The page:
There also can be I think more reasons for parents to disagree or to see things differently. There can be a different approach to or a different view of the severity of the problem, there can be a different view of how to treat or deal with the disability. That can just add a further layer of conflict on top of complexity, which are the two biggest problems, the two biggest things to drive difficult cases and then just adds to both of them.

Jake: Yeah, I think that's right. What you hope is that if a child has a diagnosis and has special needs, you hope that the parents are at least somewhat on the same page about how to address the special needs. Even if they can't agree with where a child lives primarily, that they are both listening to doctors or professionals and addressing the child's needs.

There are times where you have a dispute about whether or not a child has special needs, or the severity of it, like you were saying. And I think that's when it comes into play, when a court determines who has the right to have custody of the child. It could be a minor disagreement or one parent thinks “My child has special needs, but I think the reaction from the other parent is too extreme. I think the intervention that he or she wants is too extreme, or I think he or she is doing above and beyond what the doctors want or the professionals want.”

 On the other extreme of two extreme examples we have one parent that says “I don't think my child has that.” You have one parent that says “I think my child has ADHD and the other parent says, I don't think that's right.” I've had more extreme experiences than that. I always remember one of the first cases I dealt with as an associate right out of law school was a parents’ disagreement on whether or not the child was bipolar.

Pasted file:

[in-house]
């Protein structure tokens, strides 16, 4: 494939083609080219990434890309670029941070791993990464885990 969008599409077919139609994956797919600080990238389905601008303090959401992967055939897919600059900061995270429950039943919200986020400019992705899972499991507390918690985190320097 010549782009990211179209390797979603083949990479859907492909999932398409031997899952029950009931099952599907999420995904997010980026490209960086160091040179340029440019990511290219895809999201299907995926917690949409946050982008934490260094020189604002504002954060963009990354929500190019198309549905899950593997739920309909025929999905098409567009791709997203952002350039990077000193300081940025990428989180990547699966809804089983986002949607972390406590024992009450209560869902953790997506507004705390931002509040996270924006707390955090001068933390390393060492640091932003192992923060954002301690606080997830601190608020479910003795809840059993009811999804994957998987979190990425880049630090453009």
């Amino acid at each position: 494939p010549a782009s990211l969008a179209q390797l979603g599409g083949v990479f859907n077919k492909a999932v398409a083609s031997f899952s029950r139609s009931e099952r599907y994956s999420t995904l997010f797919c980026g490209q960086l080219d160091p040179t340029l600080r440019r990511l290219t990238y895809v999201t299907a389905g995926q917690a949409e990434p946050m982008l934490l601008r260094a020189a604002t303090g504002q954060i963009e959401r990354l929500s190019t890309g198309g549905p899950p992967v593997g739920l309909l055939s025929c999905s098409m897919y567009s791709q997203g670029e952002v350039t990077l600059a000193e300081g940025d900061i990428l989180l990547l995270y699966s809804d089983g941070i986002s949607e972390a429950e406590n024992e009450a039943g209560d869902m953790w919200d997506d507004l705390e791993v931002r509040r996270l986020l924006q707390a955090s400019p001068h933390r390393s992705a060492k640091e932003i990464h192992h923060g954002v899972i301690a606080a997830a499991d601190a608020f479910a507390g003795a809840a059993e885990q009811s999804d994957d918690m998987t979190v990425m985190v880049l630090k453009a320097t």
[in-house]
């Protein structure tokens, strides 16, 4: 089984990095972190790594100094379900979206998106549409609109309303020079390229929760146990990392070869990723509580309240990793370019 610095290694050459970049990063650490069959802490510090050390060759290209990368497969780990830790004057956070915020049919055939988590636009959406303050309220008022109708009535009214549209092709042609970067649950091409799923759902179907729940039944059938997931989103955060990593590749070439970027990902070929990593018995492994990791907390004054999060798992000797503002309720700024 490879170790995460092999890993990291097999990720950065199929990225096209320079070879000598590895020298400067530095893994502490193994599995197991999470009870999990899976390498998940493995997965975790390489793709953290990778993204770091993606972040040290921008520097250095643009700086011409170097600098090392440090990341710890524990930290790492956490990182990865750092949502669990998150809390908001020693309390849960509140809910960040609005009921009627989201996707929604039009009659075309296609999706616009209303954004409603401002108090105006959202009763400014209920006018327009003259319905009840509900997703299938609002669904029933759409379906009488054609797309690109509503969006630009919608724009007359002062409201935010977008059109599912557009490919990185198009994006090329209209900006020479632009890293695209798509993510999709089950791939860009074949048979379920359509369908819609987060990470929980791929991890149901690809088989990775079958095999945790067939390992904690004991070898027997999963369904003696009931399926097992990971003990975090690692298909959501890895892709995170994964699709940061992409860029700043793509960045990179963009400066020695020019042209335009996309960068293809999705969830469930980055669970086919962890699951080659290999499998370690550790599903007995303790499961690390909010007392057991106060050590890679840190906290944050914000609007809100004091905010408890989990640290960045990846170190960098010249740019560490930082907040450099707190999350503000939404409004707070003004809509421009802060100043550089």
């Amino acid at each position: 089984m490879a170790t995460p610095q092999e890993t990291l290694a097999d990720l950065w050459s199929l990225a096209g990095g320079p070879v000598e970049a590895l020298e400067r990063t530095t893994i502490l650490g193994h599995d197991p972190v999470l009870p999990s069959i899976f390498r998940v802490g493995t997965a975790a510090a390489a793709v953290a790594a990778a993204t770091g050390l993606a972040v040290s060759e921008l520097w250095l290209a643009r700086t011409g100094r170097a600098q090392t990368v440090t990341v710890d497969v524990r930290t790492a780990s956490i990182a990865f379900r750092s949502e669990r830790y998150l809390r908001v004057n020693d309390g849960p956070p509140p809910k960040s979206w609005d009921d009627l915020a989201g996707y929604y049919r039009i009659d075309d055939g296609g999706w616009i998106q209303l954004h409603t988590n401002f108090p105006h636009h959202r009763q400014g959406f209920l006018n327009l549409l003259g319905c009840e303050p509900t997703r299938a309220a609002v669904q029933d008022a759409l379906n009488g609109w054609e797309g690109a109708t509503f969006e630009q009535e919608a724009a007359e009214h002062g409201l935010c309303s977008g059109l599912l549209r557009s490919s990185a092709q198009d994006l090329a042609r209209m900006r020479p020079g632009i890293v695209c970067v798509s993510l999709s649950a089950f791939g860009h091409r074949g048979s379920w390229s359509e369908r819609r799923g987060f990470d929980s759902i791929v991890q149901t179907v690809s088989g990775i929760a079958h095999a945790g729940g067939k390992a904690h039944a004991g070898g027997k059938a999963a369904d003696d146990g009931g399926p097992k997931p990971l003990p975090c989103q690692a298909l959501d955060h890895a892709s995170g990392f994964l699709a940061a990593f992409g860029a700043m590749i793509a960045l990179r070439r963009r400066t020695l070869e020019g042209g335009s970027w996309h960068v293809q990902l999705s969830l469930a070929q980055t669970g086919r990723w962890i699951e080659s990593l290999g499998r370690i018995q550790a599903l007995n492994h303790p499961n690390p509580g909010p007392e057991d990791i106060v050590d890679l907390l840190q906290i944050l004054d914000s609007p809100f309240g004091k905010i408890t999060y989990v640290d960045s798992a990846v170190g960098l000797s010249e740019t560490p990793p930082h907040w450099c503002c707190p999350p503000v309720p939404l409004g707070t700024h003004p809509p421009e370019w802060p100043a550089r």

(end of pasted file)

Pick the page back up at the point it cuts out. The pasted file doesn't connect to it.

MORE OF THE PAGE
And the child is actually bipolar one and was seeing a psychiatrist and had actually been inpatient. And yeah, I was a lawyer right out of law school. I had no idea that parents could disagree about when a child has a diagnosis, when there's a doctor saying the child has the diagnosis, but we represented mom and sure enough, dad came in and sued him for custody and said “I think the psychiatrist is wrong. I think the inpatient people are wrong. I think the diagnosis is wrong. I think there's nothing wrong with my child. And so judge, you should give me custody because I'm gonna take him out of all this treatment.” Which, the court obviously didn't do, the court listened to the professionals. 

I was working with Jim Piper, who works with us now. Jim had asked the father “Do you disagree with the doctor's diagnosis?” 

The dad said “Yeah.” 

“Okay. What is the doctor's diagnosis?”

“ I don't know.”

“Okay. So you're telling me you disagree with the psychiatrist diagnosis and you don’t even know what it is?”

 “Yeah, that's right.”

That's obviously an extreme example. That father also botched the question of what grade is your child in, which turned out to be an unexpected trick question that he wasn't able to answer, but that is the extreme. Of course you have the other extreme  cases where, and these are really sad situations, where you have a parent that thinks their child has a special need, but the doctors are saying “No, this child is not.” 

You have a parent that claims for whatever reason, probably a mental health issue of the parent’s, but claims all these issues that all the professionals were saying aren't there. That obviously creates a big situation too and the court can look at that when determining custody.